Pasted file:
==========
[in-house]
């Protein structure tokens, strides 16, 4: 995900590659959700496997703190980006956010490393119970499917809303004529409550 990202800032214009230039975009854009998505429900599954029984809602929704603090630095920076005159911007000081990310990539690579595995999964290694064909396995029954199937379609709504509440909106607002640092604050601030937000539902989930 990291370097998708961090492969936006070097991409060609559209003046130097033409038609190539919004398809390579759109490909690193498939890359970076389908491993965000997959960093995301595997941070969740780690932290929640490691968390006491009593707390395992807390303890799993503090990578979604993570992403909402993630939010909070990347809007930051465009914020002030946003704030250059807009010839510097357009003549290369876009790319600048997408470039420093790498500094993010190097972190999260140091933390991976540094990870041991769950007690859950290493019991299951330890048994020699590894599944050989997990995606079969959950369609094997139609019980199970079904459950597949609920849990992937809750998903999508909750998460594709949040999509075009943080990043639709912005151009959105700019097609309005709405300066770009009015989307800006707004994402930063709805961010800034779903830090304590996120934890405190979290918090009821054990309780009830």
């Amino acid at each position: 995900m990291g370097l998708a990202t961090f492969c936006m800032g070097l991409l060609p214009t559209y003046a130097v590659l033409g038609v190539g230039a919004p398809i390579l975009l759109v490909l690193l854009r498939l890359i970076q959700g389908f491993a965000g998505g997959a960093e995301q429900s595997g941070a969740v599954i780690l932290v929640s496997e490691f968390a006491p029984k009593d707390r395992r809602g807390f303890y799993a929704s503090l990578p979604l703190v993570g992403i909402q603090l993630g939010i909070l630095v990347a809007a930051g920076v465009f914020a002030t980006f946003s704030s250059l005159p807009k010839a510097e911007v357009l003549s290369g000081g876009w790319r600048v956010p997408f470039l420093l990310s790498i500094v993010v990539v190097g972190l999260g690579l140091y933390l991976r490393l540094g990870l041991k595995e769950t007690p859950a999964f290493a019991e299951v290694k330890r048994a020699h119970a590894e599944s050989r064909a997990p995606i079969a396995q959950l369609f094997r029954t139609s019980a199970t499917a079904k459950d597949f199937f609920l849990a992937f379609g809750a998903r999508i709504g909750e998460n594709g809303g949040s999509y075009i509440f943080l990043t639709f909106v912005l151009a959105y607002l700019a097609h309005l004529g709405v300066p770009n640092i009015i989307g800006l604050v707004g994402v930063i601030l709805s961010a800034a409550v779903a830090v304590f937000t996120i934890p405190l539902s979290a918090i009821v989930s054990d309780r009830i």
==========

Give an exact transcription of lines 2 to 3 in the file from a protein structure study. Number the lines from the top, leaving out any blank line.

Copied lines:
């Protein structure tokens, strides 16, 4: 995900590659959700496997703190980006956010490393119970499917809303004529409550 990202800032214009230039975009854009998505429900599954029984809602929704603090630095920076005159911007000081990310990539690579595995999964290694064909396995029954199937379609709504509440909106607002640092604050601030937000539902989930 990291370097998708961090492969936006070097991409060609559209003046130097033409038609190539919004398809390579759109490909690193498939890359970076389908491993965000997959960093995301595997941070969740780690932290929640490691968390006491009593707390395992807390303890799993503090990578979604993570992403909402993630939010909070990347809007930051465009914020002030946003704030250059807009010839510097357009003549290369876009790319600048997408470039420093790498500094993010190097972190999260140091933390991976540094990870041991769950007690859950290493019991299951330890048994020699590894599944050989997990995606079969959950369609094997139609019980199970079904459950597949609920849990992937809750998903999508909750998460594709949040999509075009943080990043639709912005151009959105700019097609309005709405300066770009009015989307800006707004994402930063709805961010800034779903830090304590996120934890405190979290918090009821054990309780009830």
């Amino acid at each position: 995900m990291g370097l998708a990202t961090f492969c936006m800032g070097l991409l060609p214009t559209y003046a130097v590659l033409g038609v190539g230039a919004p398809i390579l975009l759109v490909l690193l854009r498939l890359i970076q959700g389908f491993a965000g998505g997959a960093e995301q429900s595997g941070a969740v599954i780690l932290v929640s496997e490691f968390a006491p029984k009593d707390r395992r809602g807390f303890y799993a929704s503090l990578p979604l703190v993570g992403i909402q603090l993630g939010i909070l630095v990347a809007a930051g920076v465009f914020a002030t980006f946003s704030s250059l005159p807009k010839a510097e911007v357009l003549s290369g000081g876009w790319r600048v956010p997408f470039l420093l990310s790498i500094v993010v990539v190097g972190l999260g690579l140091y933390l991976r490393l540094g990870l041991k595995e769950t007690p859950a999964f290493a019991e299951v290694k330890r048994a020699h119970a590894e599944s050989r064909a997990p995606i079969a396995q959950l369609f094997r029954t139609s019980a199970t499917a079904k459950d597949f199937f609920l849990a992937f379609g809750a998903r999508i709504g909750e998460n594709g809303g949040s999509y075009i509440f943080l990043t639709f909106v912005l151009a959105y607002l700019a097609h309005l004529g709405v300066p770009n640092i009015i989307g800006l604050v707004g994402v930063i601030l709805s961010a800034a409550v779903a830090v304590f937000t996120i934890p405190l539902s979290a918090i009821v989930s054990d309780r009830i």